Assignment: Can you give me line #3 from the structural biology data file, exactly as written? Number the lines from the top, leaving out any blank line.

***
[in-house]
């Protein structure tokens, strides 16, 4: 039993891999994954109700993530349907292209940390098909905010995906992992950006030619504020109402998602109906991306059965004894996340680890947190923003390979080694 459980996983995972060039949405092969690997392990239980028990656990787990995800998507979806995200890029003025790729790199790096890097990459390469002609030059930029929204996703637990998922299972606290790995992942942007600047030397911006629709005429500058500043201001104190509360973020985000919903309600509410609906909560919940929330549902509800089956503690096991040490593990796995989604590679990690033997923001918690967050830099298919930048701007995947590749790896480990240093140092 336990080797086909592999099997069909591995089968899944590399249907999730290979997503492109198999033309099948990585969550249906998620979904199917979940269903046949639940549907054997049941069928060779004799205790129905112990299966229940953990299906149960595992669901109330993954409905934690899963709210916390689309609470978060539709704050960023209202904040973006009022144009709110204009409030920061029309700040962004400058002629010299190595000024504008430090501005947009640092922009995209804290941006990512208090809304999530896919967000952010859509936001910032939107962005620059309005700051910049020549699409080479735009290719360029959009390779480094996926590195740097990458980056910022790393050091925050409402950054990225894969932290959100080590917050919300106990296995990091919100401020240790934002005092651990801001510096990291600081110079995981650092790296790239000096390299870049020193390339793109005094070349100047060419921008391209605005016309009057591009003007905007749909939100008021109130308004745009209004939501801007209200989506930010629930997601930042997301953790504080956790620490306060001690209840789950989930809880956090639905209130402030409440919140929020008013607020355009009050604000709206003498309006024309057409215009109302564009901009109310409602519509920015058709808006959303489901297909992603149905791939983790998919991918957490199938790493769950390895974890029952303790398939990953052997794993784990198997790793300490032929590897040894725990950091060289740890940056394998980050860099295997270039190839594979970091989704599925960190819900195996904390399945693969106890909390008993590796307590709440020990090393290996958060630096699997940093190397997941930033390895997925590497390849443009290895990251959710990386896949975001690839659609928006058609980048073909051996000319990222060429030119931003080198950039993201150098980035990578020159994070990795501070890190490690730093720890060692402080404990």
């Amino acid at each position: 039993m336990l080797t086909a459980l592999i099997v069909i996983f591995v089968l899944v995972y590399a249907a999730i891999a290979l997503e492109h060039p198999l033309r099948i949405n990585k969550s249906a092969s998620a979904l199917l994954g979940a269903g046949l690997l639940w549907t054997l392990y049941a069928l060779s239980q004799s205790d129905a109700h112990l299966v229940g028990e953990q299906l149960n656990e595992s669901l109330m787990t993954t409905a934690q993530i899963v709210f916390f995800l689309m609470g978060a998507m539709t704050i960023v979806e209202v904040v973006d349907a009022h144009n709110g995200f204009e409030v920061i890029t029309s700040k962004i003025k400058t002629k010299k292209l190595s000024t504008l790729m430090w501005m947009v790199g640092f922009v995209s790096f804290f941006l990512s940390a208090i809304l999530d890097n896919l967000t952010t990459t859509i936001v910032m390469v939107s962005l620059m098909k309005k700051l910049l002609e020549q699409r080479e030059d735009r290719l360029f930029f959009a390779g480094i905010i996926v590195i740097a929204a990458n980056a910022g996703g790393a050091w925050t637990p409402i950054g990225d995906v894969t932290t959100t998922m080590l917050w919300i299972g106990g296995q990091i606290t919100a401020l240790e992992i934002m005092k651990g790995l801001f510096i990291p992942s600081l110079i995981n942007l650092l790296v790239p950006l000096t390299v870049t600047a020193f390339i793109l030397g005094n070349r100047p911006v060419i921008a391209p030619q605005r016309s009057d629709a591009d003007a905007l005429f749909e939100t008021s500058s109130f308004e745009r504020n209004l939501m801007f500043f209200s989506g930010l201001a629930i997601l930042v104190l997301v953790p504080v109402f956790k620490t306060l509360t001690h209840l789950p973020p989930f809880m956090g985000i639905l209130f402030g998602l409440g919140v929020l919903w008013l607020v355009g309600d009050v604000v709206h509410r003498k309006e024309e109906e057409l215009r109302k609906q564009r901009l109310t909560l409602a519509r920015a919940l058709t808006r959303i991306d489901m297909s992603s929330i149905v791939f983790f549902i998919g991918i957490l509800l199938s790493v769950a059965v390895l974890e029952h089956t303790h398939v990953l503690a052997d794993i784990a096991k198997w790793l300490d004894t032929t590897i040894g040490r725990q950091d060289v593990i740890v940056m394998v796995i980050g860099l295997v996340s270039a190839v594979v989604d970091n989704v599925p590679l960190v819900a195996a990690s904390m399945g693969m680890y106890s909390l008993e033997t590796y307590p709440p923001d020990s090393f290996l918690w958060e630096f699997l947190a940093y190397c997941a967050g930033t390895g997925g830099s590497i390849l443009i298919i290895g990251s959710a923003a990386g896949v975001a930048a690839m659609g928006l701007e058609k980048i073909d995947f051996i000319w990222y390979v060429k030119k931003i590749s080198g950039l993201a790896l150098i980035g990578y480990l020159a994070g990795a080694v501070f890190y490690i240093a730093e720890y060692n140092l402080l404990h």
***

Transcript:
């Amino acid at each position: 039993m336990l080797t086909a459980l592999i099997v069909i996983f591995v089968l899944v995972y590399a249907a999730i891999a290979l997503e492109h060039p198999l033309r099948i949405n990585k969550s249906a092969s998620a979904l199917l994954g979940a269903g046949l690997l639940w549907t054997l392990y049941a069928l060779s239980q004799s205790d129905a109700h112990l299966v229940g028990e953990q299906l149960n656990e595992s669901l109330m787990t993954t409905a934690q993530i899963v709210f916390f995800l689309m609470g978060a998507m539709t704050i960023v979806e209202v904040v973006d349907a009022h144009n709110g995200f204009e409030v920061i890029t029309s700040k962004i003025k400058t002629k010299k292209l190595s000024t504008l790729m430090w501005m947009v790199g640092f922009v995209s790096f804290f941006l990512s940390a208090i809304l999530d890097n896919l967000t952010t990459t859509i936001v910032m390469v939107s962005l620059m098909k309005k700051l910049l002609e020549q699409r080479e030059d735009r290719l360029f930029f959009a390779g480094i905010i996926v590195i740097a929204a990458n980056a910022g996703g790393a050091w925050t637990p409402i950054g990225d995906v894969t932290t959100t998922m080590l917050w919300i299972g106990g296995q990091i606290t919100a401020l240790e992992i934002m005092k651990g790995l801001f510096i990291p992942s600081l110079i995981n942007l650092l790296v790239p950006l000096t390299v870049t600047a020193f390339i793109l030397g005094n070349r100047p911006v060419i921008a391209p030619q605005r016309s009057d629709a591009d003007a905007l005429f749909e939100t008021s500058s109130f308004e745009r504020n209004l939501m801007f500043f209200s989506g930010l201001a629930i997601l930042v104190l997301v953790p504080v109402f956790k620490t306060l509360t001690h209840l789950p973020p989930f809880m956090g985000i639905l209130f402030g998602l409440g919140v929020l919903w008013l607020v355009g309600d009050v604000v709206h509410r003498k309006e024309e109906e057409l215009r109302k609906q564009r901009l109310t909560l409602a519509r920015a919940l058709t808006r959303i991306d489901m297909s992603s929330i149905v791939f983790f549902i998919g991918i957490l509800l199938s790493v769950a059965v390895l974890e029952h089956t303790h398939v990953l503690a052997d794993i784990a096991k198997w790793l300490d004894t032929t590897i040894g040490r725990q950091d060289v593990i740890v940056m394998v796995i980050g860099l295997v996340s270039a190839v594979v989604d970091n989704v599925p590679l960190v819900a195996a990690s904390m399945g693969m680890y106890s909390l008993e033997t590796y307590p709440p923001d020990s090393f290996l918690w958060e630096f699997l947190a940093y190397c997941a967050g930033t390895g997925g830099s590497i390849l443009i298919i290895g990251s959710a923003a990386g896949v975001a930048a690839m659609g928006l701007e058609k980048i073909d995947f051996i000319w990222y390979v060429k030119k931003i590749s080198g950039l993201a790896l150098i980035g990578y480990l020159a994070g990795a080694v501070f890190y490690i240093a730093e720890y060692n140092l402080l404990h």